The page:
Satire, fiction/creative non-fiction: A Burmese vampire storyBy Kyi May Kaung May 03, 2012 10:28AM UTC
An empty stomach does not make a good political advisor.
From a Fortune Cookie.
I should have written this on April Fools’ Day, but on April Fools’ Day I was busy writing about the “April Fools’ Day” by-elections in Burma. So I am trying this hybrid-form political satire now. Some of the names are changed and some of the characters are fictional or fictional composites. But everything in here definitely happened to someone in reality, it’s just a little skewed, for fun. After all, the funniest things are the most real or true.
Zardandan, one of the most vocal of dissidents, named after Marco Polo’s term for “the golden and silver towers” of Bagan in Burma when Polo came down the Salween from China on his way home, sometimes spells by-election as “bi-election.” That too. Or we could spell it “bye-election”. That too.
Zardan calls Burma “the resource whore of Southeast Asia” like we used to hear in school, “the sick old man of Europe”. But it’s not the country nor any “resource curse” that made it so. After all, resources – metals, natural gas and trees – are inanimate, with no will of their own. It’s the junta that made it so.
I knew a couple who broke up when she said to him “Do you see a Green Card in my face?” A Green Card is a permanent residency card which will lead to American citizenship. Likewise, I heard of an older couple who broke up because he kept saying “Myanmar” and she thought a bland “junta” would suffice. I haven’t yet heard of the breakup of couples who each use either the M word, or the B word (Burma) exclusively.
Catherine Ashton, E.U. Foreign Minister, who was recently in Burma, has a curious “sideways cast” to her face, and appears often on CCTV, the Chinese TV broadcast in English.
At the opening of the new EU Rangoon office a few days ago, Burmese democracy leader Aung San Suu Kyi did not appear too happy, but she maintained her upright posture.
In an article in the U.K. Independent called “What’s really happening in Burma today”, human geographer Nancy Hudson-Rodd, who has done a great deal of grass roots research on land loss by farmers to “development projects” describes the 17th and 18th century colonizations of Canada, Rhodesia and India (of which Burma was a part until 1937) with David Cameron’s recent visit to Burma, and the scramble for Burma’s resources. Asian Correspondent’s Francis Wade in an article in Al Jazeera called “Myanmar’s New Battle” suggests Burma may be inundated with capital which might only build up the army, as the army is the main entrepreneur, if there are not also accompanying institutional reforms. There are not.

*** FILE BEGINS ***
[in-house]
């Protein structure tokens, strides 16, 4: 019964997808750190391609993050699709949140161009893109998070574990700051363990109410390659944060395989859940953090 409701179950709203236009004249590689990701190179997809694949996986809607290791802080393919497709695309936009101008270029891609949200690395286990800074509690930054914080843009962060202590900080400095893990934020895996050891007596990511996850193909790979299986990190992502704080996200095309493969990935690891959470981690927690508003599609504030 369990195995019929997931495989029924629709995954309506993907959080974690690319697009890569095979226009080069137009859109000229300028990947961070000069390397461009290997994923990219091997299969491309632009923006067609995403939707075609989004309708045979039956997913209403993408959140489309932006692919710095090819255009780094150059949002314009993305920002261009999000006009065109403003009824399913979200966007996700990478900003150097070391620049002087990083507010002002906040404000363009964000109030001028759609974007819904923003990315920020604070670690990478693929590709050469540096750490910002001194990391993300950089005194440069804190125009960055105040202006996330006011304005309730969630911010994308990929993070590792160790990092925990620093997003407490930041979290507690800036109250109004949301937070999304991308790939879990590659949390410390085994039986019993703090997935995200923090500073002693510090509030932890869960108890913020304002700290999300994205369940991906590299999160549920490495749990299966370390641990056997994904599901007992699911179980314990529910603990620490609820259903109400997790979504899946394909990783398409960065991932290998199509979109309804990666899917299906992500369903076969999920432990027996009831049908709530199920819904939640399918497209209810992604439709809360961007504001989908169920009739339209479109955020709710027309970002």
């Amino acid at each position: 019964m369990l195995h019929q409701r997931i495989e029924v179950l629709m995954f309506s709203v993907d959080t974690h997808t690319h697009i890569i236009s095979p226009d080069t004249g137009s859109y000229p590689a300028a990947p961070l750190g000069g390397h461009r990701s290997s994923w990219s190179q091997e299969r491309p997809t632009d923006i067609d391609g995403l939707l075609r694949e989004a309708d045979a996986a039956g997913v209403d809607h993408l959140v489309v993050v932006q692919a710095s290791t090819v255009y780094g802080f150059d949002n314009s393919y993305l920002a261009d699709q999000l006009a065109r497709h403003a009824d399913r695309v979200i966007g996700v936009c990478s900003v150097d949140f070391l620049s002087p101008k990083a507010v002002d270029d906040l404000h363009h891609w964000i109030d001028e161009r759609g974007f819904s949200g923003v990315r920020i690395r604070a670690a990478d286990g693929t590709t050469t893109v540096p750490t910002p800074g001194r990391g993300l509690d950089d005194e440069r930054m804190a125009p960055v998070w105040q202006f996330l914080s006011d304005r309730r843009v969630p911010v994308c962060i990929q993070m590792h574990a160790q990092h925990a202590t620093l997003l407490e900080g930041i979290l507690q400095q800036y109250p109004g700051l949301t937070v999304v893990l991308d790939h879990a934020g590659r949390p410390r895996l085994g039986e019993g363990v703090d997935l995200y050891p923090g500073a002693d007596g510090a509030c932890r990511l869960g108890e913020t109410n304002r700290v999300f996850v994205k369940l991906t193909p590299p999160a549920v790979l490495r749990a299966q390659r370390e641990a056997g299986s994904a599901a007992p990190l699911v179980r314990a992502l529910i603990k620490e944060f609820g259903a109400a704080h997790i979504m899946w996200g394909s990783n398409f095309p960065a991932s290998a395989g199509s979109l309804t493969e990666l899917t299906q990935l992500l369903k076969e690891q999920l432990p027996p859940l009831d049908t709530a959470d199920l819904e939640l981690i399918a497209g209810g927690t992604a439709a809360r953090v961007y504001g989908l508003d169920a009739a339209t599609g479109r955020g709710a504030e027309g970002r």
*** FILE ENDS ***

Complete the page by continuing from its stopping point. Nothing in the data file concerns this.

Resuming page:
I was “happy” to know after seeing a YouTube version of a panel at Payap University in Thailand that I am not the only one who thinks the “reforms” are cosmetic and just “enough” to get sanctions suspended (the junta wants them lifted permanently).
Well known dissident Khin Ohmar mentioned that the Myitsone Dam that President Thein Sein suspended to so much applause that started this whole process is only one of 7 or 8 dams, and only suspended for the duration of his presidency. She also mentioned the hundreds of political prisoners still in jail, the long sentences which were not obliterated and could be reinstated and the lack of peace in the ethnic areas. Aung Zaw, editor of the influential Irrawaddy magazine, called the reforms “half-baked” and painted a bleak picture for the future. On one recent visit to Burma, he said he was invited to a “crony’s house” and saw a Lamborghini, a Rolls Royce and a wine cellar – “as big as this auditorium.”
All this may be anecdotal, but Truth is made up of anecdotes.
In an upcoming Vampire movie, the wonderfully zany actor Johnny Depp stands in front of a mirror brushing his teeth.
Are foreign investors already preparing for their next meal in Myanmar?
I think we know the answer already.
In Beijing, the USA and Mrs. Clinton have already sacrificed the blind dissident Mr. Chen to the exigencies of America’s enormous national debt to China. China holds most of the USA’s treasury bills. How can we say Aung San Suu Kyi and the National League for Democracy and the “ordinary” democrats of Burma will not be the next sacrificial lambs?